How to Handle a Performance Improvement Plan
September 26, 2019
September 26, 2019
By Donna L. Shrum
“I’m putting you on an improvement plan.” No teacher hears those words without also believing they mean, “I’m thinking of firing you,” and, “Your life is about to become even more difficult than it already is.”
A Performance Improvement Plan (PIP) can feel like a devastating and demoralizing blow, especially since we’ve all heard the whispers that such plans have less to do with improvement than with creating a paper trail ending in job loss. An improvement plan can also happen without any warning that an administrator perceived a deficiency in your performance, making it even more of a shock.
The unspoken message is that you’re suddenly in a very stressful and tenuous position. A PIP is too often received as a punitive action that contributes to teacher attrition instead of an administrative investment of time into improving an existing educator.
It doesn’t have to be this way—and it’s not supposed to be.
Part of the problem is that we teachers often don’t inform ourselves about our legal rights regarding employment status and evaluations until it becomes a necessity, usually because we’re already overwhelmed with other professional requirements. Not knowing this information can lead an administrator to write a PIP that doesn’t adhere to the required standards, with no one the wiser. This isn’t helpful to anyone.
Click here to access a Google Doc I created with the important sites regarding the law in Virginia for teacher employment status and evaluations, as well as a space to keep a professional journal. Make a copy for your private Google Drive, then locate and insert your local county’s handbook URL in the appropriate spot.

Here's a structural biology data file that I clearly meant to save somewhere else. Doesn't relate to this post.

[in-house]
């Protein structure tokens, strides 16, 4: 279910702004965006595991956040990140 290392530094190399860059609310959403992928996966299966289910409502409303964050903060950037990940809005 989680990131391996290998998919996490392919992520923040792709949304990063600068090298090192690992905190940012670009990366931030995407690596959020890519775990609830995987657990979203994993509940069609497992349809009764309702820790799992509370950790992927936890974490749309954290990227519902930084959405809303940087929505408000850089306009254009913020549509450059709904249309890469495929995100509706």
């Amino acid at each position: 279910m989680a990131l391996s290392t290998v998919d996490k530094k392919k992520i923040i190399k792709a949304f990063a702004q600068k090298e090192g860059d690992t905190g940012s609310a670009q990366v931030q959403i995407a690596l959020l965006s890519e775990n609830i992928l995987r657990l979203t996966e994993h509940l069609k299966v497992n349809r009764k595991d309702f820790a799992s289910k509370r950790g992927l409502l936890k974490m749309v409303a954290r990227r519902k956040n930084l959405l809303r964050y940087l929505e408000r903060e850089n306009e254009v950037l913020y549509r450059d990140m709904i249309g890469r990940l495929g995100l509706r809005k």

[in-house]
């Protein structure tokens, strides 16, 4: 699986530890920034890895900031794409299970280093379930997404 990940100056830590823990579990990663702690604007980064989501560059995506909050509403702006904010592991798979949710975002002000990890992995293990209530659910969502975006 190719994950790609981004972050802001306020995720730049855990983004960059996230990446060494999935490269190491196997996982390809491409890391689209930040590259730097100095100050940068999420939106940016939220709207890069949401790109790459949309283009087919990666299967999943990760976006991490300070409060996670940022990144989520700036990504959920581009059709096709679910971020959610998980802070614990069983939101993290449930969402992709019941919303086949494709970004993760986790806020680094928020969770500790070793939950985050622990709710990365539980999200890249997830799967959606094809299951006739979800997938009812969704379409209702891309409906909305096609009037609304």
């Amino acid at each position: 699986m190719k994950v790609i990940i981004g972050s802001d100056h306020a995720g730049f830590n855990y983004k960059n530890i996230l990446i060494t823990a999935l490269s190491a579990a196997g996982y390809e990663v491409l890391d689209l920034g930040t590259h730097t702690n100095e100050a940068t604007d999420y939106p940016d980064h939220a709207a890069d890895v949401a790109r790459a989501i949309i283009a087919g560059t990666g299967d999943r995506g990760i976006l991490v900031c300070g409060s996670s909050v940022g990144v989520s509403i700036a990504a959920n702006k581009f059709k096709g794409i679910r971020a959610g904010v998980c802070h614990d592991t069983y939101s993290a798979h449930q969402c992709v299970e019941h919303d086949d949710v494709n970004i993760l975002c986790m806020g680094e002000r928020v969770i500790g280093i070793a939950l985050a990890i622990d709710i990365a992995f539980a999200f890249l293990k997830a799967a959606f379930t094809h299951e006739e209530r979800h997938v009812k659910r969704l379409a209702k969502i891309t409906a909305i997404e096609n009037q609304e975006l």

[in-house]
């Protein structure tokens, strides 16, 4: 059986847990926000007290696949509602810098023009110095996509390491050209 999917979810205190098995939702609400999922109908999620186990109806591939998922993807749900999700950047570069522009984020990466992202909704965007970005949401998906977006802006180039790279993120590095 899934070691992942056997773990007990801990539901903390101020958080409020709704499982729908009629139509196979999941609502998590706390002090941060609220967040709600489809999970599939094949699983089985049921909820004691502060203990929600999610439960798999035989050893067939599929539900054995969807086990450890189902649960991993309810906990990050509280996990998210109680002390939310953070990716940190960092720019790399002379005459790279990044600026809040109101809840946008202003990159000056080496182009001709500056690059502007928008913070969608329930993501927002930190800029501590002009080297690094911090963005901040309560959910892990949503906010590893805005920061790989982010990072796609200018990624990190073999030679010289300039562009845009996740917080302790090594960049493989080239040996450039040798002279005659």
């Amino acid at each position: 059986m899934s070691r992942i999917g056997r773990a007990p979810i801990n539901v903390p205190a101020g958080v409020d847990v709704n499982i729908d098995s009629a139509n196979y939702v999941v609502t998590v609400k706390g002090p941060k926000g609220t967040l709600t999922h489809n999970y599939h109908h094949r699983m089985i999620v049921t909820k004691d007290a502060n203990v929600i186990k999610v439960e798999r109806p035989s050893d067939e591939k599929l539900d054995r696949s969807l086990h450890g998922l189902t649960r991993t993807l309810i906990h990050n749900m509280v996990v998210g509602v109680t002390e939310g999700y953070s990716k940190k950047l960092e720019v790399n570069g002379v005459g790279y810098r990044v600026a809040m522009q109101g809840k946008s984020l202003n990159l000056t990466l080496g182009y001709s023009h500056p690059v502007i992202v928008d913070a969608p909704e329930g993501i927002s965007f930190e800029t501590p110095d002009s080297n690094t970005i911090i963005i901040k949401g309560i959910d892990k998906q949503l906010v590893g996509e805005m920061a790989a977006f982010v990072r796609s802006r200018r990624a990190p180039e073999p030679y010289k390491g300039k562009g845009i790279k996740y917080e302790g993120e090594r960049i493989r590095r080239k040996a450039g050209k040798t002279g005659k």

If you are given a PIP, take a deep breath, say as little as possible, take the time to read it privately, and then share it with your local UniServ Director, who can help you interpret it. He or she will also help you start a file. It’s a good habit, even before any problems arise, to keep files documenting, especially any event or conversation you believe could crop up as a problem later.
Virginia’s “Guidelines for Uniform Performance Standards and Evaluation Criteria for Teachers” states that evaluators must “formulate a Performance Improvement Plan in conjunction with the teacher.” This means that the administrator can suggest activities for a struggling teacher, but also that the teacher may reasonably request an action from the administrator, such as a weekly meeting (at a convenient time) to review progress and receive a written summary of the administrator’s feedback. The administrator can choose to reject the teacher’s request, but the teacher should then document in her personal records that the request was made and rejected, with the reason for the rejection given. If the administrator insists on an action with which the teacher disagrees and it is included in the plan, the teacher should similarly document it. Those personal records should be shared with your VEA rep for your file.
The Guidelines state that a PIP “may be used by an evaluator at any point during the year for a teacher whose professional practice would benefit from additional support” and “is implemented if one of the following scenarios occurs at the end of any data collection period: a teacher receives two or more ‘Not Evident’ ratings at the interim review; a rating of ‘Developing/Needs Improvement’ on two or more performance standards; a rating of ‘Unacceptable’ on one or more performance standards; or an overall rating of ‘Unacceptable.’”
PIPs most often are put in place after a midterm or summative evaluation, but they can also come after a classroom observation. Keep in mind that an observation is just that: a report of what occurred during the evaluator’s time in the classroom. Teachers placed on PIPs have shared that evaluators told them they can include “anything they want” in an observation. For example, a teacher struggling with classroom behaviors had no observable student behavior issues while the evaluator was present, but the evaluator wrote that parents had called with concerns and the teacher had written behavior referrals on different occasions for that class. Such information would not be out of place in an evaluation, but it has no place in an observation.